The Web of Hate
Technology has provided our society with numerous innovations that have been created to improve the quality of life on a daily basis. One such innovation is the Internet. The access to a wide variety of information is perhaps the most valuable tool, as well as the most important tool, that we have entering the twenty-first century. There are virtually no limits on how much can be achieved through the use of the Internet. This is not, however, necessarily a good thing. Most people find that offensive material such as child pornography and hate-related propaganda can be viewed by people too easily via the Internet. While child pornography is a detestable subject, it does not have the sort of appeal that a hate group website does in that there are stricter guidelines preventing individuals from attaining child pornography material from the Internet. These stricter guidelines include the Communications Decency Act (1995), which forbids the use of the Internet for such purposes as attaining material of a child pornographic nature (Wolf, 2000). This law can also be used to monitor the hate group websites, but since the law is too broad, it is rarely held up in court. The hate group websites do, however, have a large enough following that there is legislation being formed to specifically target the material on the sites. Despite the highly offensive nature of hate group websites, the sites should not be censored because the right to free speech must be preserved. In this paper we will define what is considered to be hateful content; why this hateful content should be protected; what else can be done to monitor this material on the Internet; and when are the people creating and serving these websites to be held legally responsible for the content on them.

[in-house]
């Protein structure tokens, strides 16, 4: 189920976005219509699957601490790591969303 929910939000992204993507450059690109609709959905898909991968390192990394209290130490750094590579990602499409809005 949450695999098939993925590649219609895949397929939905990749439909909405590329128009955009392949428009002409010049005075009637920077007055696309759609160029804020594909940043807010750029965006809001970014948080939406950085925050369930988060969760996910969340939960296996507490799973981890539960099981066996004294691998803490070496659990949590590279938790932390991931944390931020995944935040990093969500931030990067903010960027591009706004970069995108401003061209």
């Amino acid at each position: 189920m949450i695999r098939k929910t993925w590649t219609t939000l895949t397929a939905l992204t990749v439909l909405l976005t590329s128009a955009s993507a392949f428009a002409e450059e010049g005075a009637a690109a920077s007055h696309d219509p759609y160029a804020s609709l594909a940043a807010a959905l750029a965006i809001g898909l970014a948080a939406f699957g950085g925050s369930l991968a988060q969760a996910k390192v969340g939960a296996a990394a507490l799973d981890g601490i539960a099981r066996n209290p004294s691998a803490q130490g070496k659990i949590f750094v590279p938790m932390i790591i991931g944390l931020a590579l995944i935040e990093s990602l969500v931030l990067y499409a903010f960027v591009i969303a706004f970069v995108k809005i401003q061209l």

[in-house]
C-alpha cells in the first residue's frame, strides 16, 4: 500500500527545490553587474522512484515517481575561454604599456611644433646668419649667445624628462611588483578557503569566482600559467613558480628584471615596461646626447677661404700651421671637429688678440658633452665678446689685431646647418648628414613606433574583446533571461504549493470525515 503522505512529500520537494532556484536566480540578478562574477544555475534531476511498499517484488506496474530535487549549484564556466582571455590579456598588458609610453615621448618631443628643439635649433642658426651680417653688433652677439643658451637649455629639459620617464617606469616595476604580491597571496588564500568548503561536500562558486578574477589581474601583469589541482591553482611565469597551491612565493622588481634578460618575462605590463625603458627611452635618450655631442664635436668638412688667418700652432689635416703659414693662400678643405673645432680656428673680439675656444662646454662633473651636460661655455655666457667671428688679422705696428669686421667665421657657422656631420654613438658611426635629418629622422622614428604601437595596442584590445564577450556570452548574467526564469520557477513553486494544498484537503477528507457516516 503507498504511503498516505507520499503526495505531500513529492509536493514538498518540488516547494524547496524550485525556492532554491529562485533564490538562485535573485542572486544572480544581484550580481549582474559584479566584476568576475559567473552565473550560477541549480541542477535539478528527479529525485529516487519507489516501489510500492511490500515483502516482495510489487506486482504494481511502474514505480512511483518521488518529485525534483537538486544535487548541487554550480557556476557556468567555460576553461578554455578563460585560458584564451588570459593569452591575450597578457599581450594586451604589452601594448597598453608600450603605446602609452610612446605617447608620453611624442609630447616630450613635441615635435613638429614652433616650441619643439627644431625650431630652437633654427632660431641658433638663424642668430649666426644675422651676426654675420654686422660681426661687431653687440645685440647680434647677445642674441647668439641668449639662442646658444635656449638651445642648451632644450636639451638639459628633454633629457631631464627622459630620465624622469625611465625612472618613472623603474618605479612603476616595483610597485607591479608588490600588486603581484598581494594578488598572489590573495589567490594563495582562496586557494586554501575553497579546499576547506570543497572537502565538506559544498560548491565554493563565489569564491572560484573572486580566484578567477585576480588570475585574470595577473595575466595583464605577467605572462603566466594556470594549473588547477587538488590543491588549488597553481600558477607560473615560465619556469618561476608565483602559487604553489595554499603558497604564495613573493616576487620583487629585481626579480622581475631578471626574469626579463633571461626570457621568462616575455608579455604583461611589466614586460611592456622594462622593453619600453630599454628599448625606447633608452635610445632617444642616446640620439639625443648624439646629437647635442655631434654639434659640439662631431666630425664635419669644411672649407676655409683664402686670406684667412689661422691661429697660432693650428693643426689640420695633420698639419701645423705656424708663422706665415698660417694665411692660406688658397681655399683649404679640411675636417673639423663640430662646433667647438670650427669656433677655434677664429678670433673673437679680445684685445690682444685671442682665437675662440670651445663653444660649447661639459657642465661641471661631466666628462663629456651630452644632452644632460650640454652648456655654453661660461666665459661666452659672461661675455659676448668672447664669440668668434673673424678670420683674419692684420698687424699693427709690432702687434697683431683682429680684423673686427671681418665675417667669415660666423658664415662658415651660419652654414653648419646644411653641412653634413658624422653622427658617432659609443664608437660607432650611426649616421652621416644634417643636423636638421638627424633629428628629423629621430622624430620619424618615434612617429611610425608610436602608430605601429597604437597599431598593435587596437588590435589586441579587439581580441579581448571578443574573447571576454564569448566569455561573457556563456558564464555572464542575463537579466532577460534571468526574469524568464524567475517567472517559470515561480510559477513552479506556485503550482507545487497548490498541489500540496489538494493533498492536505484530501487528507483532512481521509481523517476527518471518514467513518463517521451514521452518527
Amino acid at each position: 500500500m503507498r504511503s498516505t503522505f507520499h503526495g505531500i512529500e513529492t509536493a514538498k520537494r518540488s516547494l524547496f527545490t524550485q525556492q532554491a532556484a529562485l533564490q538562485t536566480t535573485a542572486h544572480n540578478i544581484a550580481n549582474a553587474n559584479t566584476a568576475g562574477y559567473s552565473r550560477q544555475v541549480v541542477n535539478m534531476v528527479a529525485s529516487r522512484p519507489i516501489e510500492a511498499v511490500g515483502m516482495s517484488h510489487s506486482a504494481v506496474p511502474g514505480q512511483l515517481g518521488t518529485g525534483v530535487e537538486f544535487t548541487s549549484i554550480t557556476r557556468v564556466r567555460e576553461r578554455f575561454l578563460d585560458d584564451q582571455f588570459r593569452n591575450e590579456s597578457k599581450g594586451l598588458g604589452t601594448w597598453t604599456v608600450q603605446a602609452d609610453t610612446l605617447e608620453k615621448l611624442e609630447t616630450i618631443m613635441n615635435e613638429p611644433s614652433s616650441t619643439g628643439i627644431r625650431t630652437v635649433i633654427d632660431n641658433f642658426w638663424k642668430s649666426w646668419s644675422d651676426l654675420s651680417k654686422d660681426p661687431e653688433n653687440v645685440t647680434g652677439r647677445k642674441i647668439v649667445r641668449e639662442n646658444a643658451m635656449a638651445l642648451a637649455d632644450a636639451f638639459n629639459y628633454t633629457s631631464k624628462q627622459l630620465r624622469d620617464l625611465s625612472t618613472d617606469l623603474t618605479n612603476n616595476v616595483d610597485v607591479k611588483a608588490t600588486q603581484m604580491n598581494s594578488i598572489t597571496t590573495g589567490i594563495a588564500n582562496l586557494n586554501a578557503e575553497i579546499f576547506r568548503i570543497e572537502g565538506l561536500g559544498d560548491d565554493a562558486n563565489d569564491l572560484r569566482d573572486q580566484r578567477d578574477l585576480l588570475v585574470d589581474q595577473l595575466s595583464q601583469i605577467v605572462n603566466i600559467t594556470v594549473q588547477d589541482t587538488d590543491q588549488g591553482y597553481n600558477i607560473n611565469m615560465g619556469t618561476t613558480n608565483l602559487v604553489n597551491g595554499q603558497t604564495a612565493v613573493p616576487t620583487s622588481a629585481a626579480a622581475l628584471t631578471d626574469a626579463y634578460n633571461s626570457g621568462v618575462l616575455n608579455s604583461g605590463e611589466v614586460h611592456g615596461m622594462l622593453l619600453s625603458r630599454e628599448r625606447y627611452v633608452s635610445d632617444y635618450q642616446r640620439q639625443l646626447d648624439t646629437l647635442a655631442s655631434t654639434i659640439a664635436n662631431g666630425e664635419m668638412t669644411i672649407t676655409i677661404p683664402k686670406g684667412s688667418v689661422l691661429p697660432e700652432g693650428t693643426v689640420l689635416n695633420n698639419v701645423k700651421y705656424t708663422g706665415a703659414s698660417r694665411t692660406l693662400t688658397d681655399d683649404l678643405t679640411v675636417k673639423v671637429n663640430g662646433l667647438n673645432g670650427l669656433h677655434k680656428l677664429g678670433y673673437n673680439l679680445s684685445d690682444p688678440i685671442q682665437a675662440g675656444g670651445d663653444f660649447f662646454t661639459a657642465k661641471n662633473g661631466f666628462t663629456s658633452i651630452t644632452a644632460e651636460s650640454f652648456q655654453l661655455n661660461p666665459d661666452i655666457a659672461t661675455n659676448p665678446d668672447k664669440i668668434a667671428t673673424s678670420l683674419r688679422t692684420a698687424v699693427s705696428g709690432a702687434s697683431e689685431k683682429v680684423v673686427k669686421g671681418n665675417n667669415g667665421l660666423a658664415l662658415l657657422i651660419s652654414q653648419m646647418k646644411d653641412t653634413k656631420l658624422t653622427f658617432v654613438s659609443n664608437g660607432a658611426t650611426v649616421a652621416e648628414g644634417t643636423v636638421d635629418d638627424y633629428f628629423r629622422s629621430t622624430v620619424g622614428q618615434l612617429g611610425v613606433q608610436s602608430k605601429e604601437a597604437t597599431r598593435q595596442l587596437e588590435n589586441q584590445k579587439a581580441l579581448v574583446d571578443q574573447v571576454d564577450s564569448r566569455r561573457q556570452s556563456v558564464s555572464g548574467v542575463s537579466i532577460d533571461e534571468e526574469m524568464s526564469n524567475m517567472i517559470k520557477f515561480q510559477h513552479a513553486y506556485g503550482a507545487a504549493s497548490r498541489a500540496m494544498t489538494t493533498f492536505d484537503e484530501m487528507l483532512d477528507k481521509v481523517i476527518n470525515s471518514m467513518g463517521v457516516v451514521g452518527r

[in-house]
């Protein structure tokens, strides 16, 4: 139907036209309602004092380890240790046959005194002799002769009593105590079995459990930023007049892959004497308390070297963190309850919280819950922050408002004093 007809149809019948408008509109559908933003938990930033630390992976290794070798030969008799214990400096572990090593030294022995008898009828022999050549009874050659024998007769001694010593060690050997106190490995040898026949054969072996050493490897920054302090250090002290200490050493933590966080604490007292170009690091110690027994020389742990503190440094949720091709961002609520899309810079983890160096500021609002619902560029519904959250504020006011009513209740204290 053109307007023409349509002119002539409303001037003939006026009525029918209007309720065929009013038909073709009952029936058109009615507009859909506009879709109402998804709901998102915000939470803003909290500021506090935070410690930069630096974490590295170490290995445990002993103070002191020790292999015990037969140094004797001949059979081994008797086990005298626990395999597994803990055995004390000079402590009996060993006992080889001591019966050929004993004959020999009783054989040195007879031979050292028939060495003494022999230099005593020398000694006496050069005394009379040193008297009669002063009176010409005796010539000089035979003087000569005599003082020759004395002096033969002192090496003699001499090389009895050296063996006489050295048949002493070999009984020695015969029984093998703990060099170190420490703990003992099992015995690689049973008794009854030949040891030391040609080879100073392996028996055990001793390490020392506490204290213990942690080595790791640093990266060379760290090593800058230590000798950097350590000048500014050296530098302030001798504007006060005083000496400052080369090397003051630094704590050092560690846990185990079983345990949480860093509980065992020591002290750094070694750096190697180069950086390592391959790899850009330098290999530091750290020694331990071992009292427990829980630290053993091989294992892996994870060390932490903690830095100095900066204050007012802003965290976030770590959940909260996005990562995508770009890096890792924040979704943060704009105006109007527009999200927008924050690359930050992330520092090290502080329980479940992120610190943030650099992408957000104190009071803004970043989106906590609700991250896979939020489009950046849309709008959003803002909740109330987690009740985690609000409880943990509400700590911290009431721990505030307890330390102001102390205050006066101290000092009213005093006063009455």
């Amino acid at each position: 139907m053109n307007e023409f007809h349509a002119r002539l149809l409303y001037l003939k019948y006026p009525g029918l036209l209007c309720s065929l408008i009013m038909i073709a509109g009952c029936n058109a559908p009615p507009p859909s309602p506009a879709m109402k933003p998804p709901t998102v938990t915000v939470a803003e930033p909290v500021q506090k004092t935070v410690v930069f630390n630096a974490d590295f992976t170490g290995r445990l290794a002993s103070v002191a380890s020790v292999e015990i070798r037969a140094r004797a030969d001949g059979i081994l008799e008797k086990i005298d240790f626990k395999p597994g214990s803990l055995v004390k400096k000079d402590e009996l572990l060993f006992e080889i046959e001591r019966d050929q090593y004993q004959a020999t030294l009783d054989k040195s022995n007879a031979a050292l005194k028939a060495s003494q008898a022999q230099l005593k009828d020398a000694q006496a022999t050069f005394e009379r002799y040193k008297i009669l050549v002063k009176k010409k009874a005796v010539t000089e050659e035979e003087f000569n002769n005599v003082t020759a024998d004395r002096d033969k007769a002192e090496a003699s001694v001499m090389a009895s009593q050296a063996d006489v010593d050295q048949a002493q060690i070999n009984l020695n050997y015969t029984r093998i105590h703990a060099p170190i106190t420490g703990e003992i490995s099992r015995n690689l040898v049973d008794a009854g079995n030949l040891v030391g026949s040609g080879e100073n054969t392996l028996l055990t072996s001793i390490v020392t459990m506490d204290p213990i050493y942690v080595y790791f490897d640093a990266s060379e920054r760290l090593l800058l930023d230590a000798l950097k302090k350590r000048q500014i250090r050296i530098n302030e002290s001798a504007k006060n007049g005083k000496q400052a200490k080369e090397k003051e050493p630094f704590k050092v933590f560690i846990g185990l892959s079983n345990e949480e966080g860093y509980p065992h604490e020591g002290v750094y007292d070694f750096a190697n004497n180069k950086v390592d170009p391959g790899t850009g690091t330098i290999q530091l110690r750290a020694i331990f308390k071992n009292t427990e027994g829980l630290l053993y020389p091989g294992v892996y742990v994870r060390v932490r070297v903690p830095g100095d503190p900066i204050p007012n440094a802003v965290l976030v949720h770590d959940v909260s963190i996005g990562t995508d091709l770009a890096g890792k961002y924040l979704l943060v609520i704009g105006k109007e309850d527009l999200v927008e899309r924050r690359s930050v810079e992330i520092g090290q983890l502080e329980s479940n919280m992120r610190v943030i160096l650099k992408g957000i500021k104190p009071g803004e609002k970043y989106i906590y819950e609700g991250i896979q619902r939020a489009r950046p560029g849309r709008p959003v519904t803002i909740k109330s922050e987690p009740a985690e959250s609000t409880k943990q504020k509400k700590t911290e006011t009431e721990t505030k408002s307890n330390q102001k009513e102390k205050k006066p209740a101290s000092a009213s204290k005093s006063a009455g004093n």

HATE AND HATE GROUPS
It is important to determine what exactly is “hate” and a “hate group”. A hate group is an organization of individuals who believe that another group of individuals, be it ethnic or religious or both, is wrong or evil. The hate group prides itself on the common background of its members who usually share the same religious views as well as ethnicity. Some well known hate groups include the Ku Klux Klan, neo-Nazis, skinheads, and Aryan Nation to name a few. These groups are primarily white Christians and oppose blacks, Asians, Hispanics, homosexuals, and Jews. According to the Anti-Defamation League, there are hundreds of hate groups in the United States alone who maintain websites that are accessed by thousands. Now that we have defined what a hate group is made up of, we must further look at what hateful material consists of. Simple opinions of people do not necessarily constitute hate. You can for instance, have a web site stating that you “hate” a certain music group and this would not necessarily be considered hateful content, because you are allowed to express your opinion of the music that...